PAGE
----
The position Netanyahu espoused on Wednesday evening was more radical than those he has taken in the past
The prime minister has previously sought to demonize the Arab electorate — including with a notorious 2015 campaign cry that Arab voters were streaming to the polls, as though this were somehow illicit, and the deployment of Likud activists with cameras to deter voters at Arab polling stations last April. And he has worked intermittently in the past year, when it matched his interests, to bring into the political mainstream the Kahanist disciples of Otzma Yehudit — who advocate for Israel as a “Jewish democracy” from the Mediterranean Sea to the Jordan River.
But the position Netanyahu espoused on Wednesday evening was more dramatic, and more radical, than those he has taken in the past — tantamount to indeed re-designating Israel as a “Jewish democracy” in which “the people’s will” equates to the will of the Jews or the Zionists, excluding the Arabs or at least the non-Zionists. Thus he had won, Gantz had lost, and the Joint List was irrelevant.
In light of this, Blue and White MK Ofer Shelah accused Netanyahu on Thursday of issuing “a declaration of war on Jewish-democratic Israel.” Shelach preferred not to note, however, that it was his party leader, Gantz, who had repeatedly drawn a distinction before the elections between the Zionist parties — apparently including the ultra-Orthodox, all of whom he said could theoretically be part of his coalition — and the non-Zionist Joint List, with whom he would have no truck.
The issue of the rights and legitimacy of the Arab electorate and its MKs is ultra-sensitive, foundational territory. The modern state was revived to protect the Jewish people in its historic homeland. By extension, its Jewish citizens must determine its future. Hence the huge controversy surrounding any reliance on Arab votes to advance legislation relating to the Israeli-Palestinian peace process. Hence the exclusion of Arab MKs from ultra-sensitive Knesset committees relating to the challenge posed by Iran. Hence the fact that no Israeli government has ever included a mainly Arab party in its ranks.
And hence the friction — ratcheted up by Netanyahu in his comments Wednesday — with that other core principle: Israel as both a Jewish majority state and a democracy with equal rights for its non-Jewish minority.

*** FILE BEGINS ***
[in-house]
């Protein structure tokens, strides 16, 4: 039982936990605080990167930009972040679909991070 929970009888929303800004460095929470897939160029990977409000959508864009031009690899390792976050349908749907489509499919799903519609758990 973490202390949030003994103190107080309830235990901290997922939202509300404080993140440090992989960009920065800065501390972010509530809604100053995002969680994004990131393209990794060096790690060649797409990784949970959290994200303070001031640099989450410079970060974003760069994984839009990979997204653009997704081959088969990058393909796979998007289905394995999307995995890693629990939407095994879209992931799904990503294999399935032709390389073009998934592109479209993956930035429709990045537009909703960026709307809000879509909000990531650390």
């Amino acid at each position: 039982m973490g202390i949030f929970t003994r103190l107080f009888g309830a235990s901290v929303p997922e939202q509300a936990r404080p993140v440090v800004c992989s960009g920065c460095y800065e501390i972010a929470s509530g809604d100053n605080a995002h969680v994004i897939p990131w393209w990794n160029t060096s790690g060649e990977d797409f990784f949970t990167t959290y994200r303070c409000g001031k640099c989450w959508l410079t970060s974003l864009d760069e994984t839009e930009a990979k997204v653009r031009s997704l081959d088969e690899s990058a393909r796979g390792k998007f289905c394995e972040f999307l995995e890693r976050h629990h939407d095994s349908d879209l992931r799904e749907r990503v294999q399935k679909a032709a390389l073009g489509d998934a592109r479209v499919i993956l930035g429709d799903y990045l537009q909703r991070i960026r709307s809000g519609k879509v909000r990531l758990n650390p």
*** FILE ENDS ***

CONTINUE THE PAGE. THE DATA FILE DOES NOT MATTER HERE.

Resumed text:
How any of this will now play out is anybody’s guess.
Netanyahu rebounded from the brink of oblivion in September’s elections to restore Likud as the country’s biggest party, but nonetheless failed for the third time to win an election outright, and lacks the votes he’d need to try to avert a corruption trial that is less than two weeks away.
Gantz also failed for the third time to win an election outright, proving incapable of capitalizing on the fact that Netanyahu, since September, had been formally indicted and had broken a pledge not to seek Knesset immunity from prosecution.
Liberman, the architect of a year’s political chaos and legislative paralysis — who prevented a Netanyahu coalition after last April’s vote, and has tortured the electorate ever since — could still capriciously choose to rescue Netanyahu or help empower Gantz, but currently seems disinclined to do either while simultaneously insisting that he won’t condemn us to a fourth election.
For now, Netanyahu seems under no threat from within Likud, even though his defeated internal challenger from December, Gideon Saar, has been proven correct in predicting that Netanyahu would not be able to muster the votes to win this election outright.
For now, Gantz seems to be holding his disparate Blue and White alliance together, even though its sole unifying purpose was to defeat Netanyahu, and even as Likud probes relentlessly for weak links who might defect.
And for now, President Reuven Rivlin’s plaintive pleas for some kind of national unity remain largely unheeded. Indeed, with the coalition battleground shifted in part to a struggle over the legitimacy and relevance of MKs chosen by the Arab electorate, the very notion of Israel as any kind of unified entity, always a fragile construct, is now under the microscope. Placed there by a prime minister who, as of this writing, in a political reality both fluid and deadlocked, didn’t quite lose the elections but didn’t quite win them either.